3 Research Project Description

CEDA Weatherization was able to secure special funding for a limited research project that allowed for a project budget of $15,000 (as compared to $5,200 in the regular weatherization program) in each of 10 homes. To implement this research project, CEDA Weatherization joined with BSC in a Building America research partnership. This allowed BSC to participate as the technical lead in the research project.

Upon establishing a Building America research partnership, CEDA Weatherization and BSC conducted planning meetings that identified many research needs. Analysis of the building stock within CEDA Weatherization service territory and of program performance led the research partnership to focus on one dominant housing type, the one-story brick bungalow, and on one component of the thermal enclosure, the attic/roof. The basic outline of this research project is to identify appropriate strategies, implement these in a sample of 10 test homes through a controlled process and evaluate the strategies by various parameters.

Test Home Description

The test homes selected for this research project are all one-story bungalow-style homes with brick masonry bearing walls, full basements, and cast concrete or concrete block foundations. The homes have between 925 and 1,700 s.f. of conditioned living area on the first floor. The median value for conditioned floor area in the sample of test homes is 1,152 s.f.; the average is 1,216 s.f.

Figure 1: Typical Chicago brick bungalows

Most of the homes have a walk-up attic while one of the test homes has a scuttle hatch access to the attic. The attics typically have some older loose-blown insulation at the attic floor. While some of the test homes have deliberate roof vents in the form of either mushroom vents, turbine vents, or ridge vents, ventilation intakes are, for the most part, incidental. All but the test home with scuttle hatch access have some kind of wood floor boards (apparently original to the house) at the attic floor.

A lightly framed rear porch that has been enclosed sometime after original construction to provide additional four-season living space is typical to the Chicago brick bungalow. In a few cases observed, the porch was operated as an unconditioned space. The porch may be supported either on posts or a foundation wall. Even where the porch is supported on posts, siding and sheathing are typically carried down to a curb or grade level. Thus, there is typically a
crawlspace or second basement beneath the rear porch space.

Another typical aspect of the test home type is an entry at the front, rear, or both that is inset relative to the footprint of the building. This creates an overhang of the roof and attic above the entry. Where there is an inset front entry, the inset occurs inside of the foundation walls such that there is a space in the basement with entry stairs and landing above. Often this space is separated from the rest of the basement as a closet or storage room.

Basements typically contain at least some finished or partially finished areas. A recreation room with a bar is not an uncommon feature. In some of the test homes, portions of the basement were clearly being used as sleeping areas. The majority of test homes have a history of periodic basement flooding.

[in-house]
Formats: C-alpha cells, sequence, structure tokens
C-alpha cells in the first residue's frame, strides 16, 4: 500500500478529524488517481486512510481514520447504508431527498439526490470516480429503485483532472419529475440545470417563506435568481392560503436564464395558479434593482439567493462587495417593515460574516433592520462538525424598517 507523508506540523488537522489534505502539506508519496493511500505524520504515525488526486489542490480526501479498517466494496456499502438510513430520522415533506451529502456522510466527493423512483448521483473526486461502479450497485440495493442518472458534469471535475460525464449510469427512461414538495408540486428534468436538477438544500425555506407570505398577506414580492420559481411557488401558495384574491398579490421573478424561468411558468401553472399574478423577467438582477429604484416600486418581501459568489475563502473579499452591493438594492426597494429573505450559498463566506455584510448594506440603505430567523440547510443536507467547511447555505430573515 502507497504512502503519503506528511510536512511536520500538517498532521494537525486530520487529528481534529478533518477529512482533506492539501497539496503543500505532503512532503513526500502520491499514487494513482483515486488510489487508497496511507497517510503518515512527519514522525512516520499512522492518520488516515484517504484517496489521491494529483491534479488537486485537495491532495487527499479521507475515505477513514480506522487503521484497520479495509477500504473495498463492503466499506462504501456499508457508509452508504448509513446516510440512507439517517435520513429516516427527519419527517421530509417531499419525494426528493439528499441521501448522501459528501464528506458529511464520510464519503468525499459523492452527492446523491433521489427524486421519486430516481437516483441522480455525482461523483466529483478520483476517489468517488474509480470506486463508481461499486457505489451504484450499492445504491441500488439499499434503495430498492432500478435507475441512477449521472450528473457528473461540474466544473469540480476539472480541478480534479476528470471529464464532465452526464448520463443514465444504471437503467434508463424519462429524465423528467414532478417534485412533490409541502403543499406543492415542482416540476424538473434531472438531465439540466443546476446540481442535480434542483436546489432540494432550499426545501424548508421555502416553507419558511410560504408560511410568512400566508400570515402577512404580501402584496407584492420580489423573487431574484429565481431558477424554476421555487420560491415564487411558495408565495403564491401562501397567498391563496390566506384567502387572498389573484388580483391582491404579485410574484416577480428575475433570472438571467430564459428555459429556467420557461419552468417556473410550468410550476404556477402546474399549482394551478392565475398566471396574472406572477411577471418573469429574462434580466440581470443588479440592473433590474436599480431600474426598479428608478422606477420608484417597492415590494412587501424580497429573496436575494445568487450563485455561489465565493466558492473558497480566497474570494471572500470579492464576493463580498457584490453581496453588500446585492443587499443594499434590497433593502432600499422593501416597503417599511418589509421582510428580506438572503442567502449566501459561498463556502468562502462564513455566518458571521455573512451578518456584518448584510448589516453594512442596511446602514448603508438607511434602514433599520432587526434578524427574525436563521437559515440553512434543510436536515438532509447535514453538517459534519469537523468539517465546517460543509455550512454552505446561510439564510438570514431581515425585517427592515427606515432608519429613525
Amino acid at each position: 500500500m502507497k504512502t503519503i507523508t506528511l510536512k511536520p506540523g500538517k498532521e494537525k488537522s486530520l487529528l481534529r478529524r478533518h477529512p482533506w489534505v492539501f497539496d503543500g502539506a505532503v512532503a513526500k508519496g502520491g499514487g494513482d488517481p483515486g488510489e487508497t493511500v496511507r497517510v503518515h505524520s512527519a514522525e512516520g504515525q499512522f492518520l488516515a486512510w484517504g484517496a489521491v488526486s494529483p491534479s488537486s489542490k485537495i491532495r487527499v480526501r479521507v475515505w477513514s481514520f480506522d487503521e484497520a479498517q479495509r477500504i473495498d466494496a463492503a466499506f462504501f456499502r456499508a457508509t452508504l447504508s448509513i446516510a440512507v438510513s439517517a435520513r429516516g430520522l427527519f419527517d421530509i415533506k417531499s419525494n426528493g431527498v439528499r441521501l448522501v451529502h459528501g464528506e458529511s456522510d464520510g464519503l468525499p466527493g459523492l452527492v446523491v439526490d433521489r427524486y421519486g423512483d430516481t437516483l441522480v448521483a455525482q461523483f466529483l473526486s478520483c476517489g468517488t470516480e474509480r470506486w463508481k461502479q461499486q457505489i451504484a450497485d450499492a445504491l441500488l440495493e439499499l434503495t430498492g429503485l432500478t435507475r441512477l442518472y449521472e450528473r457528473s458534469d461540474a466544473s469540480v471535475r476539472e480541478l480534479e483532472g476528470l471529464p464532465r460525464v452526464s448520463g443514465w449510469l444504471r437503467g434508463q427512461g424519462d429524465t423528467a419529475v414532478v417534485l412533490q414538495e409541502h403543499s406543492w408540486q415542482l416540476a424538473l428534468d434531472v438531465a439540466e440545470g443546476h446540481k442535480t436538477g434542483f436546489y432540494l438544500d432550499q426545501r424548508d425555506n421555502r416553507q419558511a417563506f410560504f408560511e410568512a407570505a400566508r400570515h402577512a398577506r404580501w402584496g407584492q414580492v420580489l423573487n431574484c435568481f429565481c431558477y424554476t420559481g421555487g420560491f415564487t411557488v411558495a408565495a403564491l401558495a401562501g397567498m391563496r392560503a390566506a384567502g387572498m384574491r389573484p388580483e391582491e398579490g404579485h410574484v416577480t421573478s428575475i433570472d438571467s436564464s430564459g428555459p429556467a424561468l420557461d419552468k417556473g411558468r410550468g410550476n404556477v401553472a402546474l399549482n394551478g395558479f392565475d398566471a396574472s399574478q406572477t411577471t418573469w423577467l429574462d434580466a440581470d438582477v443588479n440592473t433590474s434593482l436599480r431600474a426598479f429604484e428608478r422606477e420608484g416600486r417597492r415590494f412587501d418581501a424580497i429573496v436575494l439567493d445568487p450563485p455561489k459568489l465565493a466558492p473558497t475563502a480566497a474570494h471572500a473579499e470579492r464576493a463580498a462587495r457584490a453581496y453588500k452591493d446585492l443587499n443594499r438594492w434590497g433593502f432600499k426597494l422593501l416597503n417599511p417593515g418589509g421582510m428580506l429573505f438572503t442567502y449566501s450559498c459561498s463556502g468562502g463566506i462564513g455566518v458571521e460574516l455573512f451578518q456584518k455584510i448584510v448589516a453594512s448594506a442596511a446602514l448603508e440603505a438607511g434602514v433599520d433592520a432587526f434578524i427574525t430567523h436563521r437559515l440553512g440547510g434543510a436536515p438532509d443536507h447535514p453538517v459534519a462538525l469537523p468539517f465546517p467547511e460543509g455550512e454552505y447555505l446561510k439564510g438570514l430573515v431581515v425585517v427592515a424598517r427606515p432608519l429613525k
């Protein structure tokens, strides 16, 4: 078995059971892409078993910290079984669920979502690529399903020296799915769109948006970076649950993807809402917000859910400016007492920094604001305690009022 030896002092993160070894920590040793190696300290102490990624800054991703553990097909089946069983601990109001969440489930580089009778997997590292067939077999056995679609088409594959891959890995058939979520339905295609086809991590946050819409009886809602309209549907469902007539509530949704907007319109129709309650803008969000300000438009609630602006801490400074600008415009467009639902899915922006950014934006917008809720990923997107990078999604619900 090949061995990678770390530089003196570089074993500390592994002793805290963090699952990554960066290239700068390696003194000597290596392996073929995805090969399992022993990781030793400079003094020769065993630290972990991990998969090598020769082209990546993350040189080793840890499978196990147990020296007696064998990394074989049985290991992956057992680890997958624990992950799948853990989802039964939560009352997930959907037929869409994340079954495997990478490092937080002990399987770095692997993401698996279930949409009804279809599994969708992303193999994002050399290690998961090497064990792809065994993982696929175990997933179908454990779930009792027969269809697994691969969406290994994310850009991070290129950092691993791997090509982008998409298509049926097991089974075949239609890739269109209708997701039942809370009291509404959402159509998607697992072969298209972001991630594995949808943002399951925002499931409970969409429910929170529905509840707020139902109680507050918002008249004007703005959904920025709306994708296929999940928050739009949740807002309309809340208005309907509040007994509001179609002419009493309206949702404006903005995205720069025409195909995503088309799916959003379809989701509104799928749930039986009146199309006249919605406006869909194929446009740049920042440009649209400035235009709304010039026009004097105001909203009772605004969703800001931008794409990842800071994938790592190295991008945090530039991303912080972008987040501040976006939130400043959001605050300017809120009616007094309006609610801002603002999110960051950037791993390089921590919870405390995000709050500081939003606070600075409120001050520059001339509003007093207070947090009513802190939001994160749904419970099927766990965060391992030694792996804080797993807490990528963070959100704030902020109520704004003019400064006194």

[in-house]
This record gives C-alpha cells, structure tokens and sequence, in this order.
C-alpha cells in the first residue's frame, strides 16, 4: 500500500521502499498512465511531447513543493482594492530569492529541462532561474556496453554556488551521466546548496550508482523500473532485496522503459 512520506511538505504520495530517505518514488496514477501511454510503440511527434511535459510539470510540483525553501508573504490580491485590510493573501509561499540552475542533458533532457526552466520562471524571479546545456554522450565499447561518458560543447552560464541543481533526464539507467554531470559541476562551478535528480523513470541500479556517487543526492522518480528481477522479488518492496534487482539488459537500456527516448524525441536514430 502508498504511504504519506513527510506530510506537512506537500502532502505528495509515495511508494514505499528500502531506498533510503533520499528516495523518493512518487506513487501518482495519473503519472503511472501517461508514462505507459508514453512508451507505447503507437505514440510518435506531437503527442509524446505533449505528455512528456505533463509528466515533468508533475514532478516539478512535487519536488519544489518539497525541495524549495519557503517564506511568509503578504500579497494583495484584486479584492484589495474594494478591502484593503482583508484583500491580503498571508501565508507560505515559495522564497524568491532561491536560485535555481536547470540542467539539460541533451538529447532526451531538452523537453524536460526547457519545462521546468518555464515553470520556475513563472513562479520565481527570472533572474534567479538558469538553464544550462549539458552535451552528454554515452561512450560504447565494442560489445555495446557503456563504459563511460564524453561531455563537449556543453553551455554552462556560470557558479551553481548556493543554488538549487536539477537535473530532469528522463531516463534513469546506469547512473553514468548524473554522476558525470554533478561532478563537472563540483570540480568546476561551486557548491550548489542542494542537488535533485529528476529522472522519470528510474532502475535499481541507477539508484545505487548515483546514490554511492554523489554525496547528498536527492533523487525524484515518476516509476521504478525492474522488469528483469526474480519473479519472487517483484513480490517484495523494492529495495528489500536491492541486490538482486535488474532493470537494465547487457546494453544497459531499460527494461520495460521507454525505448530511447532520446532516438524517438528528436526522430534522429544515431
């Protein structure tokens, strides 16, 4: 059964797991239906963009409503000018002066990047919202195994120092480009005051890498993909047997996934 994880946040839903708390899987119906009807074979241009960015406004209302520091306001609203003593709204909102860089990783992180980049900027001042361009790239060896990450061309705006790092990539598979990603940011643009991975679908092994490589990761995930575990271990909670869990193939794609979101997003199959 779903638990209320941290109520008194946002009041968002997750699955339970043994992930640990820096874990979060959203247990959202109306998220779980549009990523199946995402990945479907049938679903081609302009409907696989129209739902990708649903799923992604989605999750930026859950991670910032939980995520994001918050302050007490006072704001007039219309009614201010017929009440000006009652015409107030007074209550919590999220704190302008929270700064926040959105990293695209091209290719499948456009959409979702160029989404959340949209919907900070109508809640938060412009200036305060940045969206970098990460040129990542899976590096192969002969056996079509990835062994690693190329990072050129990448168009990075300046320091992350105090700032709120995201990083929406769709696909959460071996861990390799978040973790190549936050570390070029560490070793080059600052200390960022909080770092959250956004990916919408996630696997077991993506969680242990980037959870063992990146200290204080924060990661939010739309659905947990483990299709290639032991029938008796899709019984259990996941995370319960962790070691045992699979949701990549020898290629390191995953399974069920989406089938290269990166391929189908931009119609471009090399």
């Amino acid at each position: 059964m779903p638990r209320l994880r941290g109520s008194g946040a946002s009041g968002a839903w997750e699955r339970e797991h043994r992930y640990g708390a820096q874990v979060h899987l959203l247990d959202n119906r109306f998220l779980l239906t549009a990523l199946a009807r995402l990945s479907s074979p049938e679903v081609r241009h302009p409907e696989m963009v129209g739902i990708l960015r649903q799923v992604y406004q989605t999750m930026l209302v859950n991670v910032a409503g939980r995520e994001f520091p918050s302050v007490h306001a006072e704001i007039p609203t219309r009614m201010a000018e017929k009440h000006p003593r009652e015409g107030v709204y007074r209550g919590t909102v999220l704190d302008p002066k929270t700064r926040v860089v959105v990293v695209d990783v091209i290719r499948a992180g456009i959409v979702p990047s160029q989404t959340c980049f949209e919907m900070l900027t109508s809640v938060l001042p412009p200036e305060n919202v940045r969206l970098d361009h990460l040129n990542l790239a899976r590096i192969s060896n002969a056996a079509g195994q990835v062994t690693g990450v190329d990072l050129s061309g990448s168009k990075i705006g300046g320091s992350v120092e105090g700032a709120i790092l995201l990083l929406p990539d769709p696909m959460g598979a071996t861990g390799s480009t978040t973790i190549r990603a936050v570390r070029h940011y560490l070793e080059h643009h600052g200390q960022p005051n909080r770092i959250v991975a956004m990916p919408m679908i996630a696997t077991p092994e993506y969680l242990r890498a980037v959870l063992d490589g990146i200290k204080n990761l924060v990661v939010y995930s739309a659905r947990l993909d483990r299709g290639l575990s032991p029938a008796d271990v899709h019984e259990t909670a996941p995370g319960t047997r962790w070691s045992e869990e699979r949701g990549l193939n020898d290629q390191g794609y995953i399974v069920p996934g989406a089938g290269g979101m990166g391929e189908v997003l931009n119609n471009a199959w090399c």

Research Measures

3.1.1 Attic Deck Insulation and Air Sealing

A thermal measure commonly delivered through CEDA Weatherization programs is addition of insulation to the attic floor. The measure may or may not be accompanied by aggressive air sealing measures. In order to provide a reasonable basis of comparison between strategies, it was determined to enhance typical measures with “best practice” measures. The research strategy was to push this relatively familiar attic floor air sealing and insulation approach as far as reasonably feasible through the comprehensive air sealing measures such as outlined in the "Attic Air Sealing Guide and Details" (Lstiburek, February 2010) and developed in the course of the research.

3.1.2 Roof Rafter Insulation and Air Sealing

Because there are situations where proper insulation and air sealing of the attic floor is either impractical or inappropriate, the partnership determined that a solution that brought the attic space inside the thermal enclosure is needed. To devise an appropriate approach around insulating and air sealing in plane with the roof (enclosing the attic within the thermal barrier) BSC and CEDA assembled a group of recognized experts in the field of building performance
and weatherization. This team met in Chicago over a period of three days to assess opportunities and evaluate initial implementation within a subject home identified by CEDA. CEDA also arranged for one of the weatherization program contractors to be on hand to advise on measure feasibility. CEDA Weatherization technical staff and consultants also performed blower door testing to assess building performance before and after different measures were implemented.
This multiday operation resulted in a scope of work for the roof rafter strategy implemented in the research project. . .

Download the complete report here.

Footnotes:

  1. Note that the list of allowable measures in the program has changed slightly since the period of research.
  2. Typically, the value of savings is taken as the present value of recurring savings for a period of time at a standard discount rate. The present value of savings is then compared to the initial cost or investment of the measure.